- The date you first noticed symptoms of a work-related illness or other condition
7. Consult with a Workers’ Compensation Lawyer
It is in your best interest to seek legal advice from a workers’ compensation lawyer, especially if your injury is severe, your claim is disputed, or you encounter challenges during the claims process. A lawyer can provide guidance, protect your rights, and help you navigate the legal complexities involved in obtaining workers’ compensation benefits.
8. Follow Medical Advice
Adhere to all medical treatments, therapies, and rehabilitation programs recommended by your healthcare provider. Be sure to attend all follow-up appointments and provide any requested information to ensure your recovery progresses as smoothly as possible.
9. Keep Records and Documentation
Maintain a file with copies of all medical records, bills, correspondence, and other documents related to your injury and workers’ compensation claim. This documentation will be essential for tracking expenses, monitoring your progress, and supporting your claim.
10. Communicate with Your Attorney
While you can handle communications with your employer and the workers’ compensation insurer on your own, it is generally best to have a workers’ comp lawyer act on your behalf. Notify your attorney of any changes in your medical condition, treatment, or work status.
Do I Need a Workers’ Compensation Lawyer?
Navigating the complexities of workers’ compensation law can be challenging for workers who have suffered injuries on the job or illnesses related to their employment. A workers’ comp lawyer can provide you with invaluable support and guidance.
Some of the ways a workers’ compensation lawyer can help you include:
- Ensuring that the injury is reported properly and all claim forms are filed on time
- Investigating the accident and collecting evidence
- Confirming that you get the medical care you need and all benefits are paid
- Determining what you are owed in lost wages and ensuring you get the benefits you deserve
- Appealing any adverse workers’ comp decisions, such as denial of your claim or underpayment of benefits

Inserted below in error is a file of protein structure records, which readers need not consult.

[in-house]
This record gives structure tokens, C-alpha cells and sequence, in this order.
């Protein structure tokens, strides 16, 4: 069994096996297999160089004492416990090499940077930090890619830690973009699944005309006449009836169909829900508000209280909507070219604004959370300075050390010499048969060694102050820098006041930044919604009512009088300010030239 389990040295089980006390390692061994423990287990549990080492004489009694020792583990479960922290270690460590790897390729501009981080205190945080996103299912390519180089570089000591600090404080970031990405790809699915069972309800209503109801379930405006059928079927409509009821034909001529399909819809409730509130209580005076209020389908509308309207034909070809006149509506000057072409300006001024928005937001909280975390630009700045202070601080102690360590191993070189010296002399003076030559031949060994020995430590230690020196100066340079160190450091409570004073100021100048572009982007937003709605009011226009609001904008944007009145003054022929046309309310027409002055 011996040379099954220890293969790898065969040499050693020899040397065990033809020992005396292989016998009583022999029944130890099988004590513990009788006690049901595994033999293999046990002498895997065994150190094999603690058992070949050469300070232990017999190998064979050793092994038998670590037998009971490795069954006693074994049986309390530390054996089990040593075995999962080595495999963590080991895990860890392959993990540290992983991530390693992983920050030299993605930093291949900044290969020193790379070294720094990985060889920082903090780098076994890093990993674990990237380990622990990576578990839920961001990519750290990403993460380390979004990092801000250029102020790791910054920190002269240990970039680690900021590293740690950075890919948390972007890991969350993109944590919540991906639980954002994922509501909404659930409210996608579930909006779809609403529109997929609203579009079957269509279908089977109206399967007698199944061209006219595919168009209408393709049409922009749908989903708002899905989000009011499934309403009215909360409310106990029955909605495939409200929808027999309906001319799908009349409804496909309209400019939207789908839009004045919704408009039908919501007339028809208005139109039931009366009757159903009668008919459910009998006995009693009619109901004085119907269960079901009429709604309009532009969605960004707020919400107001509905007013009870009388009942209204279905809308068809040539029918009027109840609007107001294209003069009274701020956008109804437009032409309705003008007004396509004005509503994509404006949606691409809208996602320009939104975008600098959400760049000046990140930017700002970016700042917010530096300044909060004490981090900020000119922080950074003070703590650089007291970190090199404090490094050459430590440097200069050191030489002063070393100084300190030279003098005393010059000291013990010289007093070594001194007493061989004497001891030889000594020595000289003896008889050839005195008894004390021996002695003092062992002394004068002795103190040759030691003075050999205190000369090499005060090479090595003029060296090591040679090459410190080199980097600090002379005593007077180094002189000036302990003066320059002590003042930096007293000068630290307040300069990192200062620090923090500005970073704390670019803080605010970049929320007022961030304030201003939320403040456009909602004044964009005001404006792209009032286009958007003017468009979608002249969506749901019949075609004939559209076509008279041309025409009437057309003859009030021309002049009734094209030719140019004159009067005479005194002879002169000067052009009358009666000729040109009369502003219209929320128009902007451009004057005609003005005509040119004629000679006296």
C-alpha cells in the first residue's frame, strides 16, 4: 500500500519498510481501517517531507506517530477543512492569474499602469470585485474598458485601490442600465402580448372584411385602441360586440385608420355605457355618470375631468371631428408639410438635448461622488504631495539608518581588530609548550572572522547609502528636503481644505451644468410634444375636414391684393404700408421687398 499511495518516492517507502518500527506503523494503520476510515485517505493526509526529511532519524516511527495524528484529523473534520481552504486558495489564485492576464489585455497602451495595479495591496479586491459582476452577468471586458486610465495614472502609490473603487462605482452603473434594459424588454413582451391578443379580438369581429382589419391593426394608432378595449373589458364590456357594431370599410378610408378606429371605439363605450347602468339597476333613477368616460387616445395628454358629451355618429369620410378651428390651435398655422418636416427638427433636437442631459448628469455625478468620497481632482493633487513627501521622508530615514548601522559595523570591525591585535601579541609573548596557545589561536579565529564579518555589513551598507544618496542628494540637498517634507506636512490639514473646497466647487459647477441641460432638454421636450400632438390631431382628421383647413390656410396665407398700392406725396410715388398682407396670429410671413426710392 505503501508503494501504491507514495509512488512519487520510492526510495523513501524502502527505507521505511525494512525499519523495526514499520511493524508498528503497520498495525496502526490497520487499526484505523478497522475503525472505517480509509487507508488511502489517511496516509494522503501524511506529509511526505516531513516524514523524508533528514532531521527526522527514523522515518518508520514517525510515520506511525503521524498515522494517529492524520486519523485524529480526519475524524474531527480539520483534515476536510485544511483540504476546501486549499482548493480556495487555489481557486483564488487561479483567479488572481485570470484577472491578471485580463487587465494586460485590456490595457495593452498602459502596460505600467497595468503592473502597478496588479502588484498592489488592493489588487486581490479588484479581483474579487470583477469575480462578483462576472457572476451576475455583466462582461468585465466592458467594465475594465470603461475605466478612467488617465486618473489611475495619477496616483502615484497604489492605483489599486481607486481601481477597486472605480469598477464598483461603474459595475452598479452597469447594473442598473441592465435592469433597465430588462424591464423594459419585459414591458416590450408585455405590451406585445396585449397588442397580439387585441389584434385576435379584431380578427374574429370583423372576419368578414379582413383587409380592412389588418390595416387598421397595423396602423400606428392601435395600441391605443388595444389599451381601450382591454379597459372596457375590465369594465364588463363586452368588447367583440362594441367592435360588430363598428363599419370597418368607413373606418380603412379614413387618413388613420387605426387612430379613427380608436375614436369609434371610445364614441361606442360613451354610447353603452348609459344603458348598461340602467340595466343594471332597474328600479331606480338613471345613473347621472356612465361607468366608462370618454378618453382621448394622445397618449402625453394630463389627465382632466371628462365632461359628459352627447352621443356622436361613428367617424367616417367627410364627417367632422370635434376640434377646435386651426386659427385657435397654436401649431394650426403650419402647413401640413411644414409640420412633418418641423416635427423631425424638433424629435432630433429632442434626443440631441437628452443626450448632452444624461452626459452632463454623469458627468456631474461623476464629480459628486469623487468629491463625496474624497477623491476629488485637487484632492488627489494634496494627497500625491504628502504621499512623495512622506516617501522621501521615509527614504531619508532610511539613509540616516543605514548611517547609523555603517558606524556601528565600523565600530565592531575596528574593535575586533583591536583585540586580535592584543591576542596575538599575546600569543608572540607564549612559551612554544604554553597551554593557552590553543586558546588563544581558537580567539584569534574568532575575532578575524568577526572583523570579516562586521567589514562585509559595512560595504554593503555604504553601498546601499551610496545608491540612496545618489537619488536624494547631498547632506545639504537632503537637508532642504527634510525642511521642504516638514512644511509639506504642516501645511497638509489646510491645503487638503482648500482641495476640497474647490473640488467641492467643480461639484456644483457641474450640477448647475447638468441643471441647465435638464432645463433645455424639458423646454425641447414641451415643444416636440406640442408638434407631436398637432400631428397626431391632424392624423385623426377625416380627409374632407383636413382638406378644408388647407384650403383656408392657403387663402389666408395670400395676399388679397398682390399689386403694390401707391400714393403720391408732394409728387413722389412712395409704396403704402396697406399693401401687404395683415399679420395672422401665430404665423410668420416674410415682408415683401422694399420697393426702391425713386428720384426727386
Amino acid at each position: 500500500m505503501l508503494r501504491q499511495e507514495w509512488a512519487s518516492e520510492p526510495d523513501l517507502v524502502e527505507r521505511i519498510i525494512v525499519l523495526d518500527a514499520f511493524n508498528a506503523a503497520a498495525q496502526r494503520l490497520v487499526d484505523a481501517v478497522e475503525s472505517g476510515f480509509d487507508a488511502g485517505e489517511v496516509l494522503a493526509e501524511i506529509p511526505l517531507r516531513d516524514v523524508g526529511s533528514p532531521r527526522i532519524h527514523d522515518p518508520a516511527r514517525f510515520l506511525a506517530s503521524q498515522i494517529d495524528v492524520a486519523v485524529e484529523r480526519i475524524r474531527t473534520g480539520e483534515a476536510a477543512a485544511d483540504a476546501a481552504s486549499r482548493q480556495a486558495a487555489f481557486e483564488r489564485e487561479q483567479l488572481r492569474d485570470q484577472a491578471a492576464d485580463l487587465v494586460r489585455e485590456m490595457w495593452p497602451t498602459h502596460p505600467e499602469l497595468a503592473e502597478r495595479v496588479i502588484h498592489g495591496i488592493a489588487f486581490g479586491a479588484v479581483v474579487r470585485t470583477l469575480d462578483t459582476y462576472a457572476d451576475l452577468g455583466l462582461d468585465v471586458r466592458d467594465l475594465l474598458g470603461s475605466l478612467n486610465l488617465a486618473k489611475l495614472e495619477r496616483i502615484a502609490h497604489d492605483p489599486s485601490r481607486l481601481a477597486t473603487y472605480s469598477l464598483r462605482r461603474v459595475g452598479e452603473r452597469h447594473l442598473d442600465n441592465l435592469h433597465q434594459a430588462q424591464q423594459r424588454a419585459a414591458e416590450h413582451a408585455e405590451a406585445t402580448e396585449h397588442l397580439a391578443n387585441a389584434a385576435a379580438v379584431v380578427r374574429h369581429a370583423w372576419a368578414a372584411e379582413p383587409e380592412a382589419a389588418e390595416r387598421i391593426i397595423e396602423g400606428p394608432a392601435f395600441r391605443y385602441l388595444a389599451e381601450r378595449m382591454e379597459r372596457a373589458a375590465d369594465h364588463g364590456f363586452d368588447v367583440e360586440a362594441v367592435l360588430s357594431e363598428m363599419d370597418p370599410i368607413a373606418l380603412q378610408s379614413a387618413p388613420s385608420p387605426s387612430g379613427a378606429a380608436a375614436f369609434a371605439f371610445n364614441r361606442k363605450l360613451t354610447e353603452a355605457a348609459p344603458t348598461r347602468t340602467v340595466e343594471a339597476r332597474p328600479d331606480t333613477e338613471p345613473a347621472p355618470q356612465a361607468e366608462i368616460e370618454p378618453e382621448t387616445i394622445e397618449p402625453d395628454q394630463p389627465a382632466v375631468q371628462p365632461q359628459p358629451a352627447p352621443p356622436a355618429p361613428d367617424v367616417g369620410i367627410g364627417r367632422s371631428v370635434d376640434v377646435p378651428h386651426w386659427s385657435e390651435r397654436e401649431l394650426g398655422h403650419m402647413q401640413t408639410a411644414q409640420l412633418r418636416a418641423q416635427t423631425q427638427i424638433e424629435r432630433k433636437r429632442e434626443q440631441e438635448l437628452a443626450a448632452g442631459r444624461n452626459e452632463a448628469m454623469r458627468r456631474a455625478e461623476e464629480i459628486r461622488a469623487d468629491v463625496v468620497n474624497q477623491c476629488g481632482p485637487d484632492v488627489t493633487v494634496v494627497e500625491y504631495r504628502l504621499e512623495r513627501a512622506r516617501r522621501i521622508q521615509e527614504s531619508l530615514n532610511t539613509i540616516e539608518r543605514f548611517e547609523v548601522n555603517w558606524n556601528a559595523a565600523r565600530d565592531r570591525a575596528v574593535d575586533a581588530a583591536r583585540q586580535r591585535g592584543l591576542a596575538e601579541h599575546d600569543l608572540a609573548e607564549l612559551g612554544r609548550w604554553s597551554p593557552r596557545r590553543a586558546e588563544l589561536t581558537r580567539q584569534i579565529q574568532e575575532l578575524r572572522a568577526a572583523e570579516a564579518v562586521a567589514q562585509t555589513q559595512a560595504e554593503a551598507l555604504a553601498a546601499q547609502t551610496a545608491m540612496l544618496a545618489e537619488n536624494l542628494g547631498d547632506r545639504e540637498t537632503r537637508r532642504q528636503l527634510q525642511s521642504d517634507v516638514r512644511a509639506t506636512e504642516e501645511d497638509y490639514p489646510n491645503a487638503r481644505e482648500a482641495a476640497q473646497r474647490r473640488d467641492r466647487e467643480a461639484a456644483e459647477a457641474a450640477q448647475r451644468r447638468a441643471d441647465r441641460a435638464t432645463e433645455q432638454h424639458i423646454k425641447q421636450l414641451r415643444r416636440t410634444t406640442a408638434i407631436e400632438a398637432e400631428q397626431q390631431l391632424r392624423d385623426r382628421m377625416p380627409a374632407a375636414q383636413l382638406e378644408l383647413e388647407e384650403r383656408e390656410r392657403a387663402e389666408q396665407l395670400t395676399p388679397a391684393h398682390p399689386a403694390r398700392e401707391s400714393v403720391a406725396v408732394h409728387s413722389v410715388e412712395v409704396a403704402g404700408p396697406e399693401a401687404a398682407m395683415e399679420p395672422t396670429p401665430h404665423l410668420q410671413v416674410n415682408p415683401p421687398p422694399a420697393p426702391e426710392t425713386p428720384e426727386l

- Reviewing the PPD rating; if we believe the rating is inaccurate, our attorneys can appeal to make sure you get all Permanent Partial Disability benefits
- Negotiating a settlement of your claim (if appropriate)
- Representing you in court, if necessary
Burg Simpson serves workers in multiple professions. If you were injured on the job while working as one of the following, our firm can help:
- Construction Worker
- Health Care Worker
- Janitorial Worker/Custodian
- Law Enforcement Officer
- Officer or Clerical Worker
- Retail Worker
- Truck or Delivery Driver
- Utility/Electrical Worker
What Are the Most Common Work-Related Injuries?
Most professions carry some degree of risk. Although safe working conditions and protective equipment can help mitigate the dangers, accidents do happen—sometimes with catastrophic results.
Injuries that may be suffered on the job include:
- Burn Injuries
- Traumatic Brain Injuries
- Eye Injuries
- Hearing Loss
- Spinal Cord Injuries
- Neck & Back Injuries
- Bone Fractures
- Crush Injuries
- Loss of Limbs
- Electric Shock
Workers who sustain these injuries should seek medical attention immediately. They should also talk to an experienced attorney as soon as possible.
What Caused My Work Injury?
There are numerous potential causes of workplace injuries. Some of the most common include:
- Slip & Fall Accidents
- Repetitive Stress
- Vehicle Accidents
- Objects Falling from Heights
- Contact with Electrical Current
- Defective Products & Equipment
- Toxic Chemical Exposure
Workers’ compensation can help pay for the costs incurred due to injuries from these incidents. Investigation may also reveal that one or more third parties were responsible, in which case our work injury lawyers can pursue additional damages on your behalf.
What Is a Third-Party Work Injury Claim?
In the context of personal injury law, liability refers to a legal obligation to pay damages to an injured plaintiff. Although workers in Nevada are barred from suing an employer for workplace injuries, other individuals and entities (known as third parties) do not have this protection.
Personal injury claims may be brought against any third party whose negligence causes injury to a worker. This may include the owner of the premises, the manufacturer of a defective product, the driver of a vehicle, etc.
Workers’ compensation benefits are provided on a no-fault basis. Conversely, a third-party liability claim will only succeed if the evidence establishes fault on the part of the defendant(s). The damages in a third-party liability may far exceed what workers’ comp will pay for, including:
- All medical expenses, including the future cost of medical care
- All lost wages to date
- Loss of earning capacity
- Pain & suffering
- Permanent disability
- Loss of the enjoyment of life
Third-party liability may also apply in cases where a worker is killed or dies as a result of dangerous conditions on the job (known as a wrongful death claim).
Contact a Workers’ Compensation Lawyer
Many workers think of workers’ comp as a “guaranteed” safety net if they get hurt on the job. Unfortunately, there is no guarantee that your claim will be accepted or you will be paid the full benefits you deserve. The best way to avoid these situations is to consult a qualified workers’ compensation lawyer if you or someone you love suffered an injury in the workplace.
Burg Simpson has been representing injured workers throughout the United States for more than 45 years. In addition to obtaining the maximum benefits under workers’ comp, our attorneys will fully explore your right to additional compensation via third-party liability.
For a FREE and confidential case evaluation, call Burg Simpson at 702-668-2070 today. Our office in Las Vegas serves all of Nevada, and we have additional offices throughout the nation serving workers from other states.